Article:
Labour ranks close over Cook's marriage split

Click to follow
The Prime Minister and senior Labour Party figures were last night standing by Robin Cook, the Foreign Secretary,following the disclosure that he was leaving his wife, Margaret, after 28 years, to live with his secretary. There was no question of the Foreign Secretary being forced to resign.

The Tories accused the Government of operating "double standards" but Peter Mandelson, Minister Without Portfolio, denied this, and defended Mr Cook.

Mr Mandelson said Tony Blair had never tried to preach to ministers about their private lives. "He made it absolutely clear that he had no desire to pry into ministers' personal lives and he said he had no desire to return to the age of Victorian hypocrisy about sex or preaching to people about their private lives."

But last night the Tories returned to the attack. They produced leaflet issued by Labour during the final days of the Uxbridge by-election attacking the Tory party chairman, Lord Parkinson, for the "indescretion" of his affair with his secretary, which led to his sacking from Lady Thatcher's government.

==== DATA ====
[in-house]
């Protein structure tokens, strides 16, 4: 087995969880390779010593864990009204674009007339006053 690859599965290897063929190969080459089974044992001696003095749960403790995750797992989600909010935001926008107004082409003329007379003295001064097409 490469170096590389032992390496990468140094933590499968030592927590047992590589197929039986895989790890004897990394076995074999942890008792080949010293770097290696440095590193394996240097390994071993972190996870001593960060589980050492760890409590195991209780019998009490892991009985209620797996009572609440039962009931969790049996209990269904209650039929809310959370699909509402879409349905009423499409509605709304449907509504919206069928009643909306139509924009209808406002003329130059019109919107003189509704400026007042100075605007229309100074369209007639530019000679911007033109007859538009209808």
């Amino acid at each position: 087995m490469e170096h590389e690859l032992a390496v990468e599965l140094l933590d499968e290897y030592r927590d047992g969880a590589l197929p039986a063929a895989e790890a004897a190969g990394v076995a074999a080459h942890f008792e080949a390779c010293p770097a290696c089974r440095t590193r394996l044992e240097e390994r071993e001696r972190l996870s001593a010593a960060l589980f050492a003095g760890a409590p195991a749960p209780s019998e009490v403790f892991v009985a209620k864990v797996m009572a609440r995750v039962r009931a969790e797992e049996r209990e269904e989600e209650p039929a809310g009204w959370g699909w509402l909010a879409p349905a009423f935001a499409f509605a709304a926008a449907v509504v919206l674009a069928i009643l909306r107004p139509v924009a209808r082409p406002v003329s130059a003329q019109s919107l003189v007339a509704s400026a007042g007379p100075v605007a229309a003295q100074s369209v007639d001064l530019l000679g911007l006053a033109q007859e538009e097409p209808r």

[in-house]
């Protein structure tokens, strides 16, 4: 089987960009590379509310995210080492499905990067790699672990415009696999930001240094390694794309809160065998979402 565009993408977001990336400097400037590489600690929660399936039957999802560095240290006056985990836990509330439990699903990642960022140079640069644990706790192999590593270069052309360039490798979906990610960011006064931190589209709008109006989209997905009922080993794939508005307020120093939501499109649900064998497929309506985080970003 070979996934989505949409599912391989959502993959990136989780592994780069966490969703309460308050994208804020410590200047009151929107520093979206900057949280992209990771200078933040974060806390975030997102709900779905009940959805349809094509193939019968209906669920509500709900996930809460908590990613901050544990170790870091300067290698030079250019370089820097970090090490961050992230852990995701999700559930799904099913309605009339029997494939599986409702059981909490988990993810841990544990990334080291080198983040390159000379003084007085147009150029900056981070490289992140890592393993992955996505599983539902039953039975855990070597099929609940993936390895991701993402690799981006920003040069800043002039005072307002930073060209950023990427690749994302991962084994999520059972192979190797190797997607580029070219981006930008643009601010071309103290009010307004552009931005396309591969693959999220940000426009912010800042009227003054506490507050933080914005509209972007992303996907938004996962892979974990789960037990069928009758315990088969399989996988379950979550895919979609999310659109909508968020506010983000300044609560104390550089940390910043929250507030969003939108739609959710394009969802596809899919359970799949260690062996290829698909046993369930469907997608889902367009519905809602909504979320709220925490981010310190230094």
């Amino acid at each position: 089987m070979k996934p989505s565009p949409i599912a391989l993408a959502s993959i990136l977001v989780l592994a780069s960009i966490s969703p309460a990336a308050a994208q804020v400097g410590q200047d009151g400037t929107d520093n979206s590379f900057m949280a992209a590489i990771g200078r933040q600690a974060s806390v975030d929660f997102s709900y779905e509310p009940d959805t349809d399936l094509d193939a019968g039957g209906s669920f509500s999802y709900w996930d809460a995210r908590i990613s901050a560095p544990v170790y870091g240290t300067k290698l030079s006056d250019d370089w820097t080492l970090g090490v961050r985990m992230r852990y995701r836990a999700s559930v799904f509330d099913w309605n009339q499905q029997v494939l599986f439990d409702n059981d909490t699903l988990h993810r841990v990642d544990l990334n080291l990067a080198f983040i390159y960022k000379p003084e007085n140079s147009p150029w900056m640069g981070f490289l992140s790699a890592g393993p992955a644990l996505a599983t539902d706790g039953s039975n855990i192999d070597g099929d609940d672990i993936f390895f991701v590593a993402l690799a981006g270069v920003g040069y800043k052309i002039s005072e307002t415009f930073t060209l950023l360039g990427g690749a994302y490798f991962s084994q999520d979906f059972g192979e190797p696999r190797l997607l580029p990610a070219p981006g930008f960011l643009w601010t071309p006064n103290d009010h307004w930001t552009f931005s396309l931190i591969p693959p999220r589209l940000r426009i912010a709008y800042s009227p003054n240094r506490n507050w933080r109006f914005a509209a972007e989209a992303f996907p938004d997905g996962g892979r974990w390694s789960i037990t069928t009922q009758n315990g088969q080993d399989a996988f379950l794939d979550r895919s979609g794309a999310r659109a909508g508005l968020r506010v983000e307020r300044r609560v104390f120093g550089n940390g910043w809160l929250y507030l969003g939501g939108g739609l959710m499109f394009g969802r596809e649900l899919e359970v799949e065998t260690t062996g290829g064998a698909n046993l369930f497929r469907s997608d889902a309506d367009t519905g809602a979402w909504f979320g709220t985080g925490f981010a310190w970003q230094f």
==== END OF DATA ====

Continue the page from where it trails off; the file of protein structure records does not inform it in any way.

Friends of Mr Cook said the breakdown in his marriage was "another casualty of Westminster". One senior Labour backbencher told The Independent that a number of MPs in the new intake were finding difficulty in the degree of separation from their families, and there could be a move to ease the demands on MPs voting every night.

Mrs Cook knew about her husband's relationship with his secretary, and had been fighting to save the marriage, but Mr Cook told her on Friday, after being confronted by journalists about the affair, that he had decided to leave. He said in a statement: "I want to make it clear that the responsibility for this is entirely mine."

Government sources said there was no comparison with ministerial resignations from the former Tory government. Labour had then accused ministers of hypocrisy because John Major had launched the "back to basics" campaign for family values.

There is a tradition at Westminster of MPs marrying their secretaries. These include Douglas Hurd, and Lord Hailsham. Colin Brown